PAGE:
Academic Health Center
Stay Connected
research-and-clinical-trials

Research snapshot: A more precise diagnosis for oral cancer

Identifying whether oral cancer has reached the mandible (jawbone) can create uncertainties early on or with small tumors for patients and health care providers.

“Right now, we identify oral cancer’s invasion into the jaw through clinical examination or CT scans but current technology often falls short, especially with early invasions. The problem is there are often uncertainties in knowing how far the cancer has spread,” said Samir Khariwala, M.D., surgeon and assistant professor in the Department of Otolaryngology at the University of Minnesota. “For this reason, planning surgery is difficult and there is risk of taking out too much bone or not enough because we don’t know the degree of invasion ahead of time.”

There is, however, a technique available which will allow you to avoid the uncertainty of surgery, the amount of recovery time and the need for additional reconstructive surgery altogether.

Read more
research-and-clinical-trials

Research snapshot: New neuroimaging method to research the aging brain

Testing for age-related metabolic decline and loss of cognitive function could soon be seeing improvements.

By developing new ultrahigh field magnetic resonance imaging (MRI) and magnetic resonance spectroscopy (MRS) technologies, researchers at the Center for Magnetic Resonance Research (CMRR) at the University of Minnesota, recently investigated whether new developments could aid in better understanding aging and metabolic disorder in human brains.

Following the establishment of an in vivo assay of nicotinamide adenine dinucleotide (NAD) – a test that works well for human brain application – U of M researchers have developed a new testing technique.

Read more
research-and-clinical-trials

Adolescents who eat regular family meals less likely to engage in eating disorder behaviors finds University of Minnesota study

Photo: Inf-Lite Teacher via Flickr CC/www.flickr.com/photos/87328375@N06/9769150651

As a kid, rushing home from a friend’s house to make it to dinner on time may not have been your favorite thing to do. But, it turns out that family meal time may have been worth it after all.

According to a recent study, adolescents, especially girls, who eat more family meals are less likely to engage in harmful eating disorder behaviors. Furthermore, this protection against disordered eating behaviors was found to exist in the majority of families studied, even for adolescents whose families struggled with communication or other challenges.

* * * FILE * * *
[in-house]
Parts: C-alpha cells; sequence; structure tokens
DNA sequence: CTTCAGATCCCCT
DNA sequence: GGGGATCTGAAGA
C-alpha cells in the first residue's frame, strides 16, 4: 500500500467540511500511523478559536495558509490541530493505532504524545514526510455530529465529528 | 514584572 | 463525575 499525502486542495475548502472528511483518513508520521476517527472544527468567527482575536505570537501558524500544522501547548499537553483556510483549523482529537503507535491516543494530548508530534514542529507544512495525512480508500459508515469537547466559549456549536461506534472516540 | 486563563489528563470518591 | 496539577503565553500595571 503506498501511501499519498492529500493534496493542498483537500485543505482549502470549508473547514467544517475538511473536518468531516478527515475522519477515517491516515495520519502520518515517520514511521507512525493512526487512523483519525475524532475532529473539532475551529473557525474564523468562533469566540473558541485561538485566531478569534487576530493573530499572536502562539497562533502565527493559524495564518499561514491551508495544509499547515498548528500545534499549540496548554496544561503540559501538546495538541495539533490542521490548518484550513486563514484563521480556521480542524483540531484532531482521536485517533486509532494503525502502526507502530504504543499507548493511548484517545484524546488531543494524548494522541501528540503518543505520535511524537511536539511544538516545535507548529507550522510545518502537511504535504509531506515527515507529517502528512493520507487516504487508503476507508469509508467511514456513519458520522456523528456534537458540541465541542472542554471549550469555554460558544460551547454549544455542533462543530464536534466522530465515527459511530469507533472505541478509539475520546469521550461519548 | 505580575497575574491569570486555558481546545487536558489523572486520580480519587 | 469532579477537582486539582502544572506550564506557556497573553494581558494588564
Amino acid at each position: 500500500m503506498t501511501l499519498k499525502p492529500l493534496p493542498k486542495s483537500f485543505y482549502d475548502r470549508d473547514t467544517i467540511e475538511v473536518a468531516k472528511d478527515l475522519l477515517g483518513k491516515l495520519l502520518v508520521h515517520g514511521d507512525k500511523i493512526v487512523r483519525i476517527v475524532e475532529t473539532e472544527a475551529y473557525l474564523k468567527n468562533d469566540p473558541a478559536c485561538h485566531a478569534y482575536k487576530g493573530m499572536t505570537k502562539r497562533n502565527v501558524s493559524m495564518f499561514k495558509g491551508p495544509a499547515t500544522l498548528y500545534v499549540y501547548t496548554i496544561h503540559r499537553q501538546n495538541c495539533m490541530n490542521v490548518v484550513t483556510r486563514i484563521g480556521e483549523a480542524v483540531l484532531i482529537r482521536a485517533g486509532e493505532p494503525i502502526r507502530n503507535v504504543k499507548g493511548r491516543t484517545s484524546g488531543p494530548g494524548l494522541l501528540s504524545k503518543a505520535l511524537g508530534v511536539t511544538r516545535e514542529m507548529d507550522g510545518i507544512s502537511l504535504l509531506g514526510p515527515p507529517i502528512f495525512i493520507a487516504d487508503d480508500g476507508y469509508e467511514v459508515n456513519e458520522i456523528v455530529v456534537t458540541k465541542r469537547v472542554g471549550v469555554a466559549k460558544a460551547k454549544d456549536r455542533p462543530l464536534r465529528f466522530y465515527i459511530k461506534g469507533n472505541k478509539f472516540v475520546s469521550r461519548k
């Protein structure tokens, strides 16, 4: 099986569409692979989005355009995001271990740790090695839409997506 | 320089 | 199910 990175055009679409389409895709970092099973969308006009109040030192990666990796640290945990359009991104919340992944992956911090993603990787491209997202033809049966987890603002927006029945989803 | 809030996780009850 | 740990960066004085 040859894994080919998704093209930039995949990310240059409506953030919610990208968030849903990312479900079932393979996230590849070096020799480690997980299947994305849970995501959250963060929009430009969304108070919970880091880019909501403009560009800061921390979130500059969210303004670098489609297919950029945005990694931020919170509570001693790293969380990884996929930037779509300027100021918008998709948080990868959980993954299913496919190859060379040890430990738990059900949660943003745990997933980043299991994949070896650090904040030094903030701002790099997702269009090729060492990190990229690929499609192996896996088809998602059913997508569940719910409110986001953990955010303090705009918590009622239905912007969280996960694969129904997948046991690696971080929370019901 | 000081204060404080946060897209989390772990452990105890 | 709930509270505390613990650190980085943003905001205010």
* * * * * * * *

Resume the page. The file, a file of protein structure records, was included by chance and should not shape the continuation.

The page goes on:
Read more
expert-perspectives

Commentary: School of Public Health associate professor reflects on the importance of physical education in our school systems

Photo: wsllver/CC/https://flic.kr/p/6qoJ8e

The following commentary was presented in December 2014 to the Minneapolis Public Schools Board of Education by Toben Nelson, Sc.D., associate professor in the School of Public Health at the University of Minnesota regarding graduation requirements for physical education.

“Developing minds and bodies need to be active in order to function at their best. I am here to urge you to reconsider the decision to reduce the number of physical education (PE) credits that students must take in order to graduate from a Minneapolis public school.

In my view, reducing physical education requirements is actually counter-productive to educational goals. Physical activity is critical for physical health. But it has a wide range of other benefits. Regular activity promotes mental health, reduces anxiety and depression, and improves mood. When schools provide structured time for physical activity through physical education, students respond with improved academic performance in the classroom and on standardized test scores.

Read more
expert-perspectives

Middle-aged men most likely to die from alcohol poisoning

Photo: The Bottle/CC/https://flic.kr/p/5CED4L

In a study released last week, the Centers for Disease Control and Prevention (CDC) found an average of six Americans die each day from alcohol poisoning, and the majority are middle-aged men between 35-64 years old. Alcohol poisoning is caused by consuming large amounts of alcohol in a short period of time.

The study analyzed National Vital Statistics System data, and found that three-quarters of the more than 2,200 people aged 15 and older who died of alcohol poisoning between 2010 and 2012 were between 35-64 years old.

Health Talk spoke with Toben Nelson, Sc.D., associate professor in the School of Public Health at the University of Minnesota about his reactions to the CDC study.

Read more
in-the-news

In the news: Middle-aged Americans underestimate their future health care needs, finds University of Minnesota study

Photo: CC/Mark Spearman

We may not want to think about it, let alone acknowledge it, but eventually we will all get older. But are we prepared for what getting older entails?

A new study published in the January issue of Health Affairs from the School of Public Health at the University of Minnesota shows that middle-aged adult Americans (ages 40-65) underestimate their future health care needs for long-term care services and supports. The study found 60 percent think they are unlikely to need care, while in reality only 30 percent will not need care.

Previous research indicates that as the American population ages most middle-aged individuals are under-informed about care and have made few plans such as saving money and having proper insurance to cover care needs as they arise.

Read more